It’s not uncommon to visit a website and be impressed by what’s there. Encouraged, you buy from them.
It’s only when you need some assistance with your new purchase that you realise the online help is woefully inaccurate. Lacking in depth and quality, it feels like a last minute bolt on. And all-too-often, it is.
Whether you’re a professional writer or not, if you get given the job of producing online help articles, please think about your approach before you get stuck in. It can be hard to hit the spot, and as a reader, there’s little more frustrating than being stuck with a problem you can’t fix.
I spent much of the first half of this year writing help articles and tutorials. I reckon I got a reasonable feel for what works, and what doesn’t. So here are some tips to make help articles clear and understandable:
- Use numbered lists, not bullets. When people follow your instructions, they’ll often be flicking between their web browser and other windows. It’s easy for people to remember that they were on step five, so put instructions in numbered lists.
- Break complex processes right down. It’s better to have a longer list of simple steps than a short list of complex ones. A good rule of thumb is that people should be able to read each step, then follow it without having to refer back to the instructions half way through.
- Use screenshots to complement written instructions, not to replace them. Screenshots are a really good way of showing people what to do. But not everyone will be able to see them – think about people using screenreaders or on slow connections. By all means, use images to make it blindingly obvious which button to click. But make sure your copy spells everything out too.
- Underestimate the IT level of your readers. If your audience is a tech-savvy bunch then you won’t have to explain every single point. But if you’re not sure exactly how much they know, or the audience spans a range of levels, err on the side of caution and explain things more fully. A few of your most knowledgeable readers might feel a bit patronised, but everyone will understand everything properly.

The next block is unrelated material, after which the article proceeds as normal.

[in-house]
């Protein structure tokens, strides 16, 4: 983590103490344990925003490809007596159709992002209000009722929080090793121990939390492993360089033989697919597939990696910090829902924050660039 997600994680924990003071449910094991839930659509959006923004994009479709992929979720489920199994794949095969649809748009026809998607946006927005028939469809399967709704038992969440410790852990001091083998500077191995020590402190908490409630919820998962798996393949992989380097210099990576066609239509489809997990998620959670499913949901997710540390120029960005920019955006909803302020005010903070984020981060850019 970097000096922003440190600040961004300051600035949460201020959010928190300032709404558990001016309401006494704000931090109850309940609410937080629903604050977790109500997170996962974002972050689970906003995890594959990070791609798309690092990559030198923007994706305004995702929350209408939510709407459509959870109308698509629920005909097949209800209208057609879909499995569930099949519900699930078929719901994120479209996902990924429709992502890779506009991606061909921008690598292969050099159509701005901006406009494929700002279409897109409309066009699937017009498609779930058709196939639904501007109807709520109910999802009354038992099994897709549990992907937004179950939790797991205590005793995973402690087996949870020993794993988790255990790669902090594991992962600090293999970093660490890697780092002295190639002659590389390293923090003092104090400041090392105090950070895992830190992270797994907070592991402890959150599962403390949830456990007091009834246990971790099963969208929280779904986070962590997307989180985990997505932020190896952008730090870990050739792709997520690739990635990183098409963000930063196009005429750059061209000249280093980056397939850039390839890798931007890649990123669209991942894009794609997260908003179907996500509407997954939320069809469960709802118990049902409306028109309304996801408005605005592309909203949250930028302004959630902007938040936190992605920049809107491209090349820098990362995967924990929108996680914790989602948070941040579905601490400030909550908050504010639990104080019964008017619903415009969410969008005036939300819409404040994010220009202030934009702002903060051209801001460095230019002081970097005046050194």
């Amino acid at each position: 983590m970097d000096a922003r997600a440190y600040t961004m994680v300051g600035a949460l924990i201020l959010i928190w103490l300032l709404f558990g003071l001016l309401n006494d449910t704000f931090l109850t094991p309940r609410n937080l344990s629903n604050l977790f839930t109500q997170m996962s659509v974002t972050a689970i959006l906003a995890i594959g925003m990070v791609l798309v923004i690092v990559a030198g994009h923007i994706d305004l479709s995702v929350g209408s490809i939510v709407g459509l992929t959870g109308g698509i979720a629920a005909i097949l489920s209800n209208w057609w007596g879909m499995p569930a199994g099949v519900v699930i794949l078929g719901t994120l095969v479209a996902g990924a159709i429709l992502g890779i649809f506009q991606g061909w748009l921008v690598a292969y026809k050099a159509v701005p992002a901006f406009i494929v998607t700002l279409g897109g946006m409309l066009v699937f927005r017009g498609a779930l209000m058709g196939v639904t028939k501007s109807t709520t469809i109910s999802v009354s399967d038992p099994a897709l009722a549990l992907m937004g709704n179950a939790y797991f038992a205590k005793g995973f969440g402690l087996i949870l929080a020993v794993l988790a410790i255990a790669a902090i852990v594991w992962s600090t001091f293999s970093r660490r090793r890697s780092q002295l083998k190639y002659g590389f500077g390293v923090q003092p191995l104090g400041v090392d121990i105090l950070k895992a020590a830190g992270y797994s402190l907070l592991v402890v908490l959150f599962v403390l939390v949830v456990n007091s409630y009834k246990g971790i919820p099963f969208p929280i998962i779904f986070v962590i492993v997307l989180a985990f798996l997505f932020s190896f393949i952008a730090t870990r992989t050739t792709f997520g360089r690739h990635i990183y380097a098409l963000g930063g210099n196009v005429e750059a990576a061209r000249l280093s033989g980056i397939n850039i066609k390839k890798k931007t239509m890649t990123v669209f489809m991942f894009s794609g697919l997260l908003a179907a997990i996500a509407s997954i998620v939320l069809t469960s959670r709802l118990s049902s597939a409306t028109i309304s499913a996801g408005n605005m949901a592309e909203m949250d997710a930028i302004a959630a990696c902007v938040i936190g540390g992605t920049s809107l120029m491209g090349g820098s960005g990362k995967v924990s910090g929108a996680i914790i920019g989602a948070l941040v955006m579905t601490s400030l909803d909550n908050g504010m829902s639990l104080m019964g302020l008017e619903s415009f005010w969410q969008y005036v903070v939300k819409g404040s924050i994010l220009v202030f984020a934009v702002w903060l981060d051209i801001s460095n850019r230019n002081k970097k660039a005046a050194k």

- Think about the permutations. Are your instructions valid for Windows XP and Vista? What about Apple Macs? Have you thought about different web browsers? And don’t forget about the user’s preferences – make sure your instructions match what’s on their screen. Try and take care of the most common permutations at least – if you can, use web metrics to find out what software your audience typically uses, rather than relying on guesswork.
- Do some testing. The instructions might be blindly obvious to you, but that doesn’t mean everyone else will be able to understand them. Ideally, get some typical readers to follow your instructions. At the very least, get a friend to look them over.
- Be consistent and be precise. Use the correct terminology, and use it consistently. Don’t tell people to ‘press’ a button when actually they should ‘click’ it. And if there’s any ambiguity, explain things so they’re clear. I had to write online help content for a popular piece of security software – some screens had two ‘Configure’ buttons on. It was a hassle explaining which one to click every time, but it had to be done.
- Don’t reinvent the wheel. If the articles you’re writing deal with problems with someone else’s software, link off to their help pages rather than duplicating it on your website. After all, they made the software and so they’re in the best position to document it.
- Get to the point and don’t joke around. If I’m having a problem with your product, I want it fixed. I don’t want to see clever puns or over-elaborate copy. Get to the root of the problem, and get it solved. Quickly.
- Don’t try and sell other stuff. If someone’s having an issue with your product, it’s not the time to persuade them to buy something new from you. Just fix the problem efficiently – that’s a good way to keep your customers loyal.
Any more suggestions? Leave a comment and let me know.